COMMENT | So Malaysians vote on May 9. Wednesday. A strange pick. A case of eeny meeny miny moe?
Still, 15 million voters are being beseeched to pick between two huge egos: caretaker Najib Abdul Razak and his erstwhile mentor and boss, Mahathir Mohamad. Both bring elephants to the ballot. Both elephants share one name - manifesto.
What, exactly, is a manifesto? It usually runs into hundreds of pages that, apparently, define – using the term cautiously – a political party, what it represents, and what it intends to do if it wins power. It whips up popular or populist euphoria, and often promises the world without regard for its capacity to realise them.
Manifestos, besides party logos, are similar to candy stores selling an array of tantalising lollies. The ‘nirvana’ is the 222 seats in Malaysia’s “august house” – Parliament.
Manifestos read like propaganda. In fact, they are propaganda. Propaganda is a “normal” course of party political politicking.
Manifestos are promises. Over time they’re federalised into policies if a party wins power, and depending on agendas. Sometimes nothing materialises. This, also, is “normal”. But it’s where trust deficit balloons, when voters are betrayed. Betrayal and lies are arguably the kernel of politics.
Too many commentators tend to conflate election promises and policies. They’re not always the same thing.
Too many commentators consider manifestos as the holy grail of the “good politics” to come, as though the manifestos will magically turn into policies that will miraculously enrich the lives of citizens. Sometimes they do; often they don’t.
Consider this: As far as decision-making goes, once elections are done, voters are cut out of the loop for a sizeable time – until the next poll comes around, when voters become relevant again to political parties.
It’s a circular argument, like a dog chasing its own tail. Or the argument for inflation: higher wages lead to higher prices (inflation), leading workers to demand even higher wages to afford even higher prices, and on and on it goes to nowhere.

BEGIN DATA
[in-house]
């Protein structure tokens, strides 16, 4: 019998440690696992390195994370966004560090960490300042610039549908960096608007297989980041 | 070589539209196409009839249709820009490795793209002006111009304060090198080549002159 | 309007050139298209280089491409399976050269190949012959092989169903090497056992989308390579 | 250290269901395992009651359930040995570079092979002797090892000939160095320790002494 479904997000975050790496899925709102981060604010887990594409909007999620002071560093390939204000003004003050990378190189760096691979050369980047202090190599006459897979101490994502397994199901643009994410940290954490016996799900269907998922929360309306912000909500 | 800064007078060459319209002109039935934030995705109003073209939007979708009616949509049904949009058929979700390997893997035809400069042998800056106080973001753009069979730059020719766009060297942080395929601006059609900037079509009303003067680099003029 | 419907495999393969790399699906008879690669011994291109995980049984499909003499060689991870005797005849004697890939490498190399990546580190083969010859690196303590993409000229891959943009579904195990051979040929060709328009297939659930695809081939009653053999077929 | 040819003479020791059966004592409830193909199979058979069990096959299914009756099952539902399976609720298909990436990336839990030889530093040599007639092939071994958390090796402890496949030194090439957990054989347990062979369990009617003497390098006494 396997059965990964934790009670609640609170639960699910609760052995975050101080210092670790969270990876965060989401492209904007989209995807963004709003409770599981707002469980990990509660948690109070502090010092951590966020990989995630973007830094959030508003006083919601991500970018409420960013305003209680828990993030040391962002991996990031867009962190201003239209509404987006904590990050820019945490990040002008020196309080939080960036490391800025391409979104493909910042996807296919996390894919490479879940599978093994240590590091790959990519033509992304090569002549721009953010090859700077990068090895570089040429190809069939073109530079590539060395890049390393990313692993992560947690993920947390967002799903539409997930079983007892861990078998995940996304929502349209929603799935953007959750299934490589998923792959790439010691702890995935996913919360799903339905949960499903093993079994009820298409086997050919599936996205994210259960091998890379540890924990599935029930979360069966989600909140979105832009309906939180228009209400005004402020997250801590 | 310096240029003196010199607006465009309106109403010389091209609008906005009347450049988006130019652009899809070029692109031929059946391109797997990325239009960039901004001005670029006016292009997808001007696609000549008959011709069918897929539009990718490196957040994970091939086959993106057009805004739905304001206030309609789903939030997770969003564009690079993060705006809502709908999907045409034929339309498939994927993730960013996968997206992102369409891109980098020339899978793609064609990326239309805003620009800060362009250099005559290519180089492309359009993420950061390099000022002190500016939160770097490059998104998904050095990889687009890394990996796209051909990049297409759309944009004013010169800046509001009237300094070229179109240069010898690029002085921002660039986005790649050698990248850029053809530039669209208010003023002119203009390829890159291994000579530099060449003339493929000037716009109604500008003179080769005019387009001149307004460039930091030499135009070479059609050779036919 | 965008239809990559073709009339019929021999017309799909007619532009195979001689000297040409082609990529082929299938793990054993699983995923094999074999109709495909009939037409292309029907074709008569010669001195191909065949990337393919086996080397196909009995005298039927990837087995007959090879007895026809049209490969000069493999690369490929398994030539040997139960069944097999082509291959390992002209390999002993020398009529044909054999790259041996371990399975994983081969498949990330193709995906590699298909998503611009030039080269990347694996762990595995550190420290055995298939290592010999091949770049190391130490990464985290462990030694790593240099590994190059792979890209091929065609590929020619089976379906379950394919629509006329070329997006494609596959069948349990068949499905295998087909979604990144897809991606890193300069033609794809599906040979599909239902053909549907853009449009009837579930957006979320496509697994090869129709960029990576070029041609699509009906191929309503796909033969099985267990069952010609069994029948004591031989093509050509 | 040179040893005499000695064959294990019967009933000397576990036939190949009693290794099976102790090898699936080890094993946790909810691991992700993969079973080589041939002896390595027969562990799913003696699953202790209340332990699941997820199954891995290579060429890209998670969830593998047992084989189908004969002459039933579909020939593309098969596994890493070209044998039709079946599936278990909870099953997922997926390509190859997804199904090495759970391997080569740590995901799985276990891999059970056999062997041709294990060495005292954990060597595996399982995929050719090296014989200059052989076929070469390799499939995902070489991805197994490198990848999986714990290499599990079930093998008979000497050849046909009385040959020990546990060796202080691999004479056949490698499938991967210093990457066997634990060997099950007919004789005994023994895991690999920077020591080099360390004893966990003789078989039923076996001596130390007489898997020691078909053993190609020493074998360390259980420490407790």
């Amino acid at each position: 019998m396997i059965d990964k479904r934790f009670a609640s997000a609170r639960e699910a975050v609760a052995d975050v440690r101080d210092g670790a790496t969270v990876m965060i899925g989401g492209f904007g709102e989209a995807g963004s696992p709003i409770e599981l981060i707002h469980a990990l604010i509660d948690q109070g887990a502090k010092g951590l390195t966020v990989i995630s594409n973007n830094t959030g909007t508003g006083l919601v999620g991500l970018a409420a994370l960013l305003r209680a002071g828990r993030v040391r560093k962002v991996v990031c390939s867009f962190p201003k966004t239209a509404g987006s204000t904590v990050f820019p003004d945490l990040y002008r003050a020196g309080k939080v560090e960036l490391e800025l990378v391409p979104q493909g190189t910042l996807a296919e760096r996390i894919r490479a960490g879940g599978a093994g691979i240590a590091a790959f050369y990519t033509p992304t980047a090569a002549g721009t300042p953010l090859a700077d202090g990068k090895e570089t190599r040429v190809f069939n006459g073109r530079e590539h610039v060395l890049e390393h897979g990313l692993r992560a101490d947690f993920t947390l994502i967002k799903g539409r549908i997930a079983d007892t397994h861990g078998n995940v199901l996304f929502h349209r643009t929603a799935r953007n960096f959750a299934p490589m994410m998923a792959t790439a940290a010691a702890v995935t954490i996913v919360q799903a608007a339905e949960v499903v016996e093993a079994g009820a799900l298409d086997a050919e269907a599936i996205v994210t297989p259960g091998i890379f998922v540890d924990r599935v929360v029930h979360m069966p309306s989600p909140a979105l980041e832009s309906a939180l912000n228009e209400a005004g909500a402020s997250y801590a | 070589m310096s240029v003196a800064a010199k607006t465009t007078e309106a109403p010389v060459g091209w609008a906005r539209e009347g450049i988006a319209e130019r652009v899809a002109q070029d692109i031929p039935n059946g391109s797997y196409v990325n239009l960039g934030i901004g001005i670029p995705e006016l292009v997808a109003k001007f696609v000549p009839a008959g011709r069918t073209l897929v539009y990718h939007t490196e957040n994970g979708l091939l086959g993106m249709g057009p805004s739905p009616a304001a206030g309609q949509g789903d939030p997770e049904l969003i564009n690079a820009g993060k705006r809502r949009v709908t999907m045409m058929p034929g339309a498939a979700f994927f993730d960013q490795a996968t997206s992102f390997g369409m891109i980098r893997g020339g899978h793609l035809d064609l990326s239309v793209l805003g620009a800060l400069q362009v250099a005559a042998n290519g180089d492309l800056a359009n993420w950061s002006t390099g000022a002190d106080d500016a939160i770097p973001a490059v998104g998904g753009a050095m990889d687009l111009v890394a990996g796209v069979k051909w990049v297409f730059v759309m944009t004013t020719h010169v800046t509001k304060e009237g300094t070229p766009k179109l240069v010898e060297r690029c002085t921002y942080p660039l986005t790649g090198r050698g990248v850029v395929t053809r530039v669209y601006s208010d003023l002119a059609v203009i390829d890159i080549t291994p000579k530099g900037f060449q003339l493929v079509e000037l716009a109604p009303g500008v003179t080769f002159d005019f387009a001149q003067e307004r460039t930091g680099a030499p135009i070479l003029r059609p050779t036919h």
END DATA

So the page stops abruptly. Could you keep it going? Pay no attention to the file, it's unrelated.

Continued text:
Manifestos shouldn’t be seen as policies, not even as de facto policies. They’re wild and woolly promises made by politicians desperate for votes. Manifestos are outrageous, unrealistic and banal. They’re similar to business sales pitches to win customers. “Buyer beware” should also apply to politics.
Ever thought of what happens to the manifesto post-elections, especially when a sitting “government” has such weak and incompetent ministers, and a quiescent, pliant one-race dominated bureaucracy that won’t question the transition of election promises to policies, especially those that appear resoundingly unrealistic?
Last Friday, Najib claimed his 2013 manifesto had achieved a 99.4 percent success rate. How do voters know if this is true or if it’s spin? Fake news, maybe?
Given the slew of lies and withholding of truth by the Najib regime since 2009, and the scandals allegedly linked to Najib since 2002, it’d be tempting to consider all such claims as fake until Najib provides corroborative evidence.
And forget key performance indicators (KPIs): they’re baloney. KPIs are like statistics: Statistics can be monkeyed. It’s a mug’s game.
So what can voters do? Plenty.
For starters, be less believing of politicians who come bearing gifts. They’ve an innate ability to not tell the truth. Voters can keep their eyes and ears peeled and think through claims and counter-claims.
Challenge politicians over their promises, then watch them squirm and immediately contract the “mudah lupa” disease.
Manifestos are frequently so over-the-top that voters must ask themselves just how realistic and achievable any of them are in a five-year political cycle.
And after 70 years of institutionalised racism, voters must question politicians on policies that seem favourable to one social class over others, one race over others. Because that’s the injustice of prejudice, and nobody should have to put up with that kind of monkey business.
Instead of being mere listeners and watchers at rallies and speeches, ask speakers hard questions. Take a leaf from the BBC’s Hard Talk program. Ask the tough questions but don’t give up and don’t back down.
They won’t like it, of course. And it shouldn’t be skin off voters’ noses. They’re not politicians if they haven’t the stomach for difficult, earnest questions. Make their heads spin. Catch them off guard. Catch them out. Shame them if you don’t get credible answers.
Keep politicians honest. They’re mere politicians; not god, not demigods. Ask. If voters don’t ask, voters will lose. The country loses. It’s elections time. The con is on.
MANJIT BHATIA is a US-based academic, researcher and analyst.
The views expressed here are those of the author/contributor and do not necessarily represent the views of Malaysiakini.